19

I have a SQLAlchemy Session object and would like to know whether it is dirty or not. The exact question what I would like to (metaphorically) ask the Session is: "If at this point I issue a commit() or a rollback(), the effect on the database is the same or not?".

The rationale is this: I want to ask the user wether he wants or not to confirm the changes. But if there are no changes, I would like not to ask anything. Of course I may monitor myself all the operations that I perform on the Session and decide whether there were modifications or not, but because of the structure of my program this would require some quite involved changes. If SQLAlchemy already offered this opportunity, I'd be glad to take advantage of it.

Thanks everybody.

14

you're looking for a net count of actual flushes that have proceeded for the whole span of the session's transaction; while there are some clues to whether or not this has happened (called the "snapshot"), this structure is just to help with rollbacks and isn't strong referencing. The most direct route to this would be to track "after_flush" events, since this event only emits if flush were called and also that the flush found state to flush:

from sqlalchemy import event
import weakref
transactions_with_flushes = weakref.WeakSet()

@event.listens_for(Session, "after_flush")
def log_transaction(session, flush_context):
    for trans in session.transaction._iterate_parents():
        transactions_with_flushes.add(trans)

def session_has_pending_commit(session):
    return session.transaction in transactions_with_flushes

edit: here's an updated version that's a lot simpler:

from sqlalchemy import event

@event.listens_for(Session, "after_flush")
def log_transaction(session, flush_context):
    session.info['has_flushed'] = True

def session_has_pending_commit(session):
    return session.info.get('has_flushed', False)
5
  • I notice this answer after an year and a half... Thanks, it is just what I needed. I enhanced it by adding another check: transactions are actually added to transactions_with_flushes only if there is something in session.new, session.deleted or session.dirty. Moreover objects in session.dirty are first tested with session.is_modified. The final implementation is in this project of mine: github.com/giomasce/liturgy/blob/master/database.py#L19. It appears to work, although I did not perform maniacal testing. Oct 4 '14 at 21:05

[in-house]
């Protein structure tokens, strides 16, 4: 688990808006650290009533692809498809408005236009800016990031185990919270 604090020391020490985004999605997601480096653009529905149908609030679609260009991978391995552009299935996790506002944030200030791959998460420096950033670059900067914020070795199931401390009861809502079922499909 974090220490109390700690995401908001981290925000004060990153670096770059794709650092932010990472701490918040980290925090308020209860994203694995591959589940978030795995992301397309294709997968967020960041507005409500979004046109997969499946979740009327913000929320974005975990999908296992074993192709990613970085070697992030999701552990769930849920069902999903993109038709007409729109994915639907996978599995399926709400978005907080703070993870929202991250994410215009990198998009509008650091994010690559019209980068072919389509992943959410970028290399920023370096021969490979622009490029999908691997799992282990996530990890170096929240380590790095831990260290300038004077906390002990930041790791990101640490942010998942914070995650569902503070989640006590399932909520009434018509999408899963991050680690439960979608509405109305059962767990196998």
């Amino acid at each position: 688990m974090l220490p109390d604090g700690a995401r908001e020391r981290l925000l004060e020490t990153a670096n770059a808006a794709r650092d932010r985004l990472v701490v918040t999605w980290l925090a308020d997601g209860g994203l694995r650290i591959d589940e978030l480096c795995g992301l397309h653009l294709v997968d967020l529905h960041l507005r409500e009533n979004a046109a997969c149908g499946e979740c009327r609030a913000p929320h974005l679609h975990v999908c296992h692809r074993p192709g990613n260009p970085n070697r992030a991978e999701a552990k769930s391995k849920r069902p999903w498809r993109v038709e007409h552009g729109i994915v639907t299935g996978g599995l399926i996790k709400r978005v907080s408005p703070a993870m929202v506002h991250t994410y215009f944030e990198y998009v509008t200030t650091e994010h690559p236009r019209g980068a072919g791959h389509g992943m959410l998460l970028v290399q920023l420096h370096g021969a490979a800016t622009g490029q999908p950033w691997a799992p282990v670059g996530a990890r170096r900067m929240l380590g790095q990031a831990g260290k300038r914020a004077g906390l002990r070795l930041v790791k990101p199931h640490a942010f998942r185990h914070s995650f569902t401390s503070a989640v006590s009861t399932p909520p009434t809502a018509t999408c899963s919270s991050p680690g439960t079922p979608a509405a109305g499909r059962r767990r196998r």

• _iterate_parents has been removed from SQLAlchemy. Now parent iteration must be done by hand. See the same link above to see my implementation, which appear to work. Dec 18 '16 at 17:09
  • 2
    This answer is strange anyway. Session has an .Info dictionary these days. Put "flushed=True" in it for after_flush and remove it in after_commit. Im not sure why I have it putting all the SessionTransaction objects in a dictionary.
    – zzzeek
    Dec 18 '16 at 23:49
  • @zzzeek does this play well with rollbacks or would we need to hook into after_ events for those, too? Could you update your answer with the info dict approach, please?
    – rdrey
    May 24 '18 at 14:07
  • @rdrey the commit/rollback is independent of the flush(). the above recipe will also tell you if data has been flushed that would be impacted by a rollback() also.
    – zzzeek
    May 25 '18 at 14:21
3

The session has a dirty attribute

session.dirty

persistent objects which currently have changes detected (this collection is now created on the fly each time the property is called)

sqlalchemy.orm.session.Session.dirty

1
  • 1
    This doesn't solve my problem: there may be no dirty objects, but if some change was already flushed to the database, I would still want to know about it. Apr 28 '13 at 13:31
3

Here is my solution based on @zzzeek's answer and updated comment. I've unit tested it and it seems to play well with rollbacks (a session is clean after issuing a rollback):

from sqlalchemy import event
from sqlalchemy.orm import Session


@event.listens_for(Session, "after_flush")
def log_flush(session, flush_context):
    session.info['flushed'] = True


@event.listens_for(Session, "after_commit")
@event.listens_for(Session, "after_rollback")
def reset_flushed(session):
    if 'flushed' in session.info:
        del session.info['flushed']


def has_uncommitted_changes(session):
    return any(session.new) or any(session.deleted) \
        or any([x for x in session.dirty if session.is_modified(x)]) \
        or session.info.get('flushed', False)
1
  • This is the most complete answer.
    – ntc2
    Jul 7 at 7:01
0

Sessions have a private _is_clean() member which seems to return true if there is nothing to flush to the database. However, the fact that it is private may mean it's not suitable for external use. I'd stop short of personally recommending this, since any mistake here could obviously result in data loss for your users.

2
  • 1
    Apart from the fact of being private, it apparently has the same problem as Yoriz's answer: I want to detect also changes there were already flushed, but not committed. Apr 28 '13 at 13:33
  • Hmm, ok. I don't have any other suggestion except to post on the SQLAlchemy group (groups.google.com/forum/?fromgroups#!forum/sqlalchemy) and if you get an answer, post it here.
    – Kylotan
    Apr 28 '13 at 16:53

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